Last year someone I know lost all their files and data because her laptop broke and it wasn’t backed up. We all learn the hard way.

I can now smugly say that my laptop could burst into flames before my very eyes (note to laptop: please don’t) and I could stomp over to the Apple store, buy another laptop and resume working from exactly where I left off almost instantly.

And I recommend that you ALL do this. Whether you work almost entirely on your laptop like me, or you simply use it to stream Say Yes to the Dress and book tickets to Bananarama concerts, just please in the name of all that is holy, back your stuff up. All of it.

Backing up doesn’t need to be the ball-ache it once was. I’m not suggesting you store your life on a selection of brightly coloured floppy disks – though if you do that PLEASE BE MY FRIEND.

I now work in a way that is completely automated in terms of its backups, and I’ve developed habits to make sure all the niggly things that fall outside of that way of working are taken care of.


Yes, the Google Docs and Google Sheets programs have slightly fewer functions than the offline versions, but please just make your peace with them. Every few seconds the system will auto-save whatever you’re working on to your Drive, meaning if your laptop does indeed meet a gory Game Of Thrones-like end, you can pick up where you left off on any computer with access to ye olde internet. Yeehah. If you are working offline, or if anyone sends you anything offline, PUT IT IN YOUR DRIVE IMMEDIATELY. It will auto-convert to an online version after you drag-and-drop it into your folder. Just put it there. You’ll thank yourself later.


Somewhat similar to Google Drive, yes, but I work out of both. Dropbox is better for bigger files like photos, and can be shared with people who don’t have Dropbox, or people who do. I find its sharing function slightly more intuitive than Google’s. Yes, the free version has hardly any space, but please just pay the $13.99 a month for the 1TB version. I resisted it for so long but holy buggery, it’s worth it. It means other people can plonk stuff they want you to see right in your Dropbox, and you can even set it up to have all the files in your Finder on your Mac, so it LOOKS like you’re working out of normal files, but really there’s tiny little robots auto-saving everything for you. BONZA.


Will it be the most BORING $100 you’ve ever spent? YEP. Will you also pick up approx. 1342 pens and a multipack of funsize Mars Bars from the office supply store when you go and buy it? YOU SURE WILL. But will it be the single best purchase of yo’ year? YUHUH. Just go get one. A massive one, not a pissy little USB stick. One of those little rectangular blocks that makes you feel a bit like you’re in Spykids. Get one with big storage – 1TB minimum. On here you’ll want to dump all your personal stuff, and everything from my fave file ever, ‘MISC’. Misc basically translates to ‘shit I can’t be bothered to check if I need’. Things like your CV from 9 years ago – just in case, yknow, you need to check the details of the “transferrable teamwork skills” you learned in your first job. Stuff you can’t bear to delete goes in here. Also, personal stuff. Got a will? Bung it on your hard drive. Old pics? Hard drive. Your plan to take over the world? You guessed it. Hard drive.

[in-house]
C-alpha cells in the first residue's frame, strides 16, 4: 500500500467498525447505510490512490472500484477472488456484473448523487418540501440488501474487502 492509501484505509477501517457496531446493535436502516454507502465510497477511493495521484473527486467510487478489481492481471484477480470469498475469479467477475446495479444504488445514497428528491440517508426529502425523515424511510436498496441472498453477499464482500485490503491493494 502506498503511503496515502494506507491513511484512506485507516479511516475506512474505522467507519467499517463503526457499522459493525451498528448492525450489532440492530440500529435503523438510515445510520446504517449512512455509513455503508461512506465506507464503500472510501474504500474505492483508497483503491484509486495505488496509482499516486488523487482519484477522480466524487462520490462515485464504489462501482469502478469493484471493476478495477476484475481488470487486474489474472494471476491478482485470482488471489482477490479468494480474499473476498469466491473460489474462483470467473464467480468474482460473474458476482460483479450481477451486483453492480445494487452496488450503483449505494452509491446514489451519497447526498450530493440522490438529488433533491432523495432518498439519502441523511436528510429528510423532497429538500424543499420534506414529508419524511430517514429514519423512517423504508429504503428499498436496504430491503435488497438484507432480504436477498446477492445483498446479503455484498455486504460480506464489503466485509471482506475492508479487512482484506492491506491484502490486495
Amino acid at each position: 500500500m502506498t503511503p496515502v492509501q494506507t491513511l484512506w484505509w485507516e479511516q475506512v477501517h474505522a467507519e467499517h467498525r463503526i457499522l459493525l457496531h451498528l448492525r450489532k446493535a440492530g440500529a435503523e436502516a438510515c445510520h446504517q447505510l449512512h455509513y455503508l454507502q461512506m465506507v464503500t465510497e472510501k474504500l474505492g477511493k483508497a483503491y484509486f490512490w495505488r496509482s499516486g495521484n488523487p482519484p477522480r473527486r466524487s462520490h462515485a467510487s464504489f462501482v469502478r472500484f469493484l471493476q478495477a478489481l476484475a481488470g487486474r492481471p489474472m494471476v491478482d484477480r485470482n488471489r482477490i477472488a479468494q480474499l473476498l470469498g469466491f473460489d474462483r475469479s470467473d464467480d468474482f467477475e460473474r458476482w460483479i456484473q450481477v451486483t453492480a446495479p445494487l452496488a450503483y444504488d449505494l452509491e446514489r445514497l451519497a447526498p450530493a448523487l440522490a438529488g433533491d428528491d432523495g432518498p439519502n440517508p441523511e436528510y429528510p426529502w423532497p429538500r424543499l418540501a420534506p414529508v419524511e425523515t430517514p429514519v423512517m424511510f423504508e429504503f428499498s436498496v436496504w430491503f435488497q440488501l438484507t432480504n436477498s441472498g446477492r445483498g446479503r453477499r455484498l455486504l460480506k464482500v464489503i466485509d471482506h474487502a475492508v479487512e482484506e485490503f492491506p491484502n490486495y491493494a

Depending on what type of work you do, try to automate everything to save across multiple devices, or in The Cloud (does anyone even actually know wtf The Cloud is?).

  • Use a cloud-based accounting system like Xero, QuickBooks or Rounded (my fave), so you can access your accounts from anywhere – and keep everything stored within the system, too.

  • Sync your laptop, phone, tablet and any other device you use. Whenever I type anything into my Notes on my iPhone, it links to my laptop. If I open a webpage on my laptop, i can access it on my phone. Those all-important tabs you keep open all the time – make sure you can access them from anywhere.

  • Use Google Calendar (or iCal or anything like that). No more lost appointments, forgotten plans or double-booking.

  • Set aside a time each day/week to check-in with your automation. Ask yourself my question – if my laptop spontaneously combusted/grew legs and ran away to Mexico/never turned on again, could I pick up where I left off on another computer?

  • Use Google Keep to save things you want to return to later – being a Google product, you can access those to-dos from anywhere!

If your answer isn’t an instant ‘yes’, think about what you’d lose and put it in Google Drive, Dropbox, on your Hard Drive, or at the very very least, email it to yourself. I used to do this in my Uni days.

Do you have any other backing-up tips and tricks? Please let me know them so I can take my bad-ass back up skills to another even more awesome level!